Robin Hood (1973)

RobinHoodPosterCountry music legend Roger Miller provides the voice (or “pipes” as we say in the Nashville music biz) for the narrator, Alan-A-Dale, the wandering minstrel who torments everyone with really obnoxious hit songs like “Oo-de-lally” when he isn’t giving us the “on the other side of Hazzard County” interludes that explain absolutely nothing.

Alan-A-Dale is depicted here as a rooster which causes the viewer to make an unfortunate comparison to Rock-A-Doodle which is also about singing rooster. Don Bluth, who worked on Robin Hood, directed that one and it makes you wonder what’s up with a guy that would use Alan-A-Dale from this movie as an inspiration for another film. It’s not healthy to be that obsessed with singing roosters.

The action begins long after Robin has formed his band of Merry Men since the first bit of business involves Robin and Little John dressing up as women fortune tellers to rob Prince John as he and his coach travel through Sherwood Forest. How come when a guy has to go into disguise, it always involves granny panties, lipstick, and falsies? Whatever happened to a pair of glasses and a fake beard?

This particular operation (like all of Robin Hood’s schemes in this film) is pretty forgettable and run of the mill and leads to the people of Nottingham getting taxed even more heavily than before. (Thanks Robin. Hope you at least had fun wearing heels.)

Following that debacle is perhaps the worst sequence where these little animals are playing and lose their ball or shuttlecock or whatever it is that 13th century talking British animals played with and they have to go on the grounds of Prince John’s castle to retrieve it.

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The animals run into Marion and her attendant Klucky (a fat chicken or “fat chick” in today’s parlance) and the talk soon turns to love and Robin Hood. Marion and one of the little rabbits that idolizes Robin play act like they’re a couple and – I can’t continue or I’ll dry heave all over the keyboard. Let’s just skip to the big archery tournament.

I didn’t really hate the tournament as much as I did most of the rest of the movie, but that only lasted until the tournament degenerated into one of those deals where all the characters are running after and into one another while background music that sounded like surf music played. I thought it was Alan-A-Dale, not Dick Dale!

And even when I despise a movie like I did this one, I’m a big enough fellow to give it credit for what it got right so I can honestly say that it was quite refreshing that when Robin went undercover this time, he kept the leather bustier in the closet and showed up disguised as a stork!

All of this left Prince John a bit peeved and it wasn’t long before Friar Tuck got himself imprisoned for high treason by the Sheriff and is scheduled to be executed at dawn. Of course all this happened only after we had to gag on a particularly noxious scene involving some little bitty mice giving their last farthing to Friar Tuck’s church.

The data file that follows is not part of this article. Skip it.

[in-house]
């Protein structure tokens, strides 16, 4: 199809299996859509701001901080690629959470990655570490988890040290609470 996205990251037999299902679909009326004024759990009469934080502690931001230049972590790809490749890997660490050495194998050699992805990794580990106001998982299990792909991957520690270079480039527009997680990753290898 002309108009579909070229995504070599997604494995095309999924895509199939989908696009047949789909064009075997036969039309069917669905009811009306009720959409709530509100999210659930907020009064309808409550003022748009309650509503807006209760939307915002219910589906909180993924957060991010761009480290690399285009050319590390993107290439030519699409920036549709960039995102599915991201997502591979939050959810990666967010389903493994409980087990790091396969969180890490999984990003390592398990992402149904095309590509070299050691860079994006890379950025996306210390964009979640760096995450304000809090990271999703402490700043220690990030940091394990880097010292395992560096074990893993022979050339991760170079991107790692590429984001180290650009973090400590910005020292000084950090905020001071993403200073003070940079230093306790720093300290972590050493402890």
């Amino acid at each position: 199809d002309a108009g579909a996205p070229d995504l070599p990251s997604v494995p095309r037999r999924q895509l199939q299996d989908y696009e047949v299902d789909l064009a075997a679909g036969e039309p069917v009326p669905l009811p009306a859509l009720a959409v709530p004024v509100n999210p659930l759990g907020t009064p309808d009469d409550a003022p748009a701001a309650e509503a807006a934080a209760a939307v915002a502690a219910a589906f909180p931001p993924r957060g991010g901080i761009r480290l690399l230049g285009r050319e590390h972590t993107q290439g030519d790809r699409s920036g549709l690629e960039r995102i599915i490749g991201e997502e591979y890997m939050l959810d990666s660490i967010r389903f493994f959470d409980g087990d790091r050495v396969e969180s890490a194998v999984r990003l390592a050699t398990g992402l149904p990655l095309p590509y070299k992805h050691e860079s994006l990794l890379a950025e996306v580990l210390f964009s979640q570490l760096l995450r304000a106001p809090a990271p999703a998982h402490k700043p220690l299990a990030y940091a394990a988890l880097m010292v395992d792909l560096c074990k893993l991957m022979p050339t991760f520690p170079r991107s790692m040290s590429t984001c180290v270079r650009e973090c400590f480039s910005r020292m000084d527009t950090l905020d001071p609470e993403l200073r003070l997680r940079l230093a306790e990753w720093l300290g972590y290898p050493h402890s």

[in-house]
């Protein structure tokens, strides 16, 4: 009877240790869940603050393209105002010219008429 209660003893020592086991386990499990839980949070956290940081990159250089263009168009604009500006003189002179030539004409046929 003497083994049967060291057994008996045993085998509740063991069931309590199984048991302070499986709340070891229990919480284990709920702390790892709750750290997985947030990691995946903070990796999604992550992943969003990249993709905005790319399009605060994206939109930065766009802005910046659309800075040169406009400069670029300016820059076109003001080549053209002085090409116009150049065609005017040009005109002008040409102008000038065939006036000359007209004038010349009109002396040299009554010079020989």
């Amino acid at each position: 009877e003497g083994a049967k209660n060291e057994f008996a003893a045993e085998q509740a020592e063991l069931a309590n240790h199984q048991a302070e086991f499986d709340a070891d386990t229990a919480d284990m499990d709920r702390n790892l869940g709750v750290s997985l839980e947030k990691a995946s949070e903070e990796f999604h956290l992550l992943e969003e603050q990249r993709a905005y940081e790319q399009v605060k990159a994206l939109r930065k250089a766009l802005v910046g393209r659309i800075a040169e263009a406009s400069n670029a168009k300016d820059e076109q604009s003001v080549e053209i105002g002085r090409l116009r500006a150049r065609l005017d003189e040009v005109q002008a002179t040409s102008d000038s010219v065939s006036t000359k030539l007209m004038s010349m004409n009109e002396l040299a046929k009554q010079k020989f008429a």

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Robin hits the streets as a blind beggar to get the lowdown on this and eventually re-hits the streets as a vulture guard, while Little John disguises himself as the Sheriff (now, those disguises actually make some sense) and proceed to bust not only Friar Tuck out of prison, but the entire population of Nottingham!

Seems that they had all been locked up after they couldn’t meet their ever increasing tax burden. I think that was the least Robin could do, since it was always his smart-aleck doings that embarrassed the Prince and the Sheriff into raising taxes.

Perhaps realizing the reekiness of this movie, Disney then wrapped things up really fast and the next thing you know Robin and Marion are married and all the bad guys are breaking rocks in their prison stripes, King Richard having returned to reclaim his throne.

This was a very trying time for the people of England, but more so for the people of home video who paid more than a farthing to sit through this.

A rotten script that never developed Robin beyond a fox in a green hat and that relegated Marion to about two scenes, while spending entirely too much time with the big lummox Baloo the Bear, I mean Little John, completely scuttled this version of Robin Hood.

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The script also presented us with a story that felt like episodes of a continuing series (can you imagine the horror?) with Robin Hood constantly outsmarting the bad guys followed by the bad guys taking it out on the townspeople.

Almost completely absent was Robin and his Merry Men kicking it in the forest. Where were the scenes showing us why Robin inspired loyalty? Why he was a great leader and a lovable rogue? Why Marion loved him? And where was Will Scarlet? I love that guy!

You know, it’s been about a billion years since Errol Flynn owned the role of Robin Hood back in the Triassic Era, but no one has ever come close to capturing the essence of what the story demands of the character: he needs to be dangerous and tough enough to live on the run and tempt the wrath of the British military, but likeable enough to be a folk hero that regular folks don’t fear.

I think Disney should just give up on trying to make a kid-friendly Robin Hood movie, mainly because Flynn’s version still fills the bill. There’s plenty of action, color and funny moments and it never gets too heavy or slow so that kids will get bored.

In contrast, this DVD probably isn’t even safe to have in your home because one of the “bonus features” involves a sing-along with that “Oo-de-lally” and there’s always a chance that your kid will accidentally activate it.

© 2014 MonsterHunter

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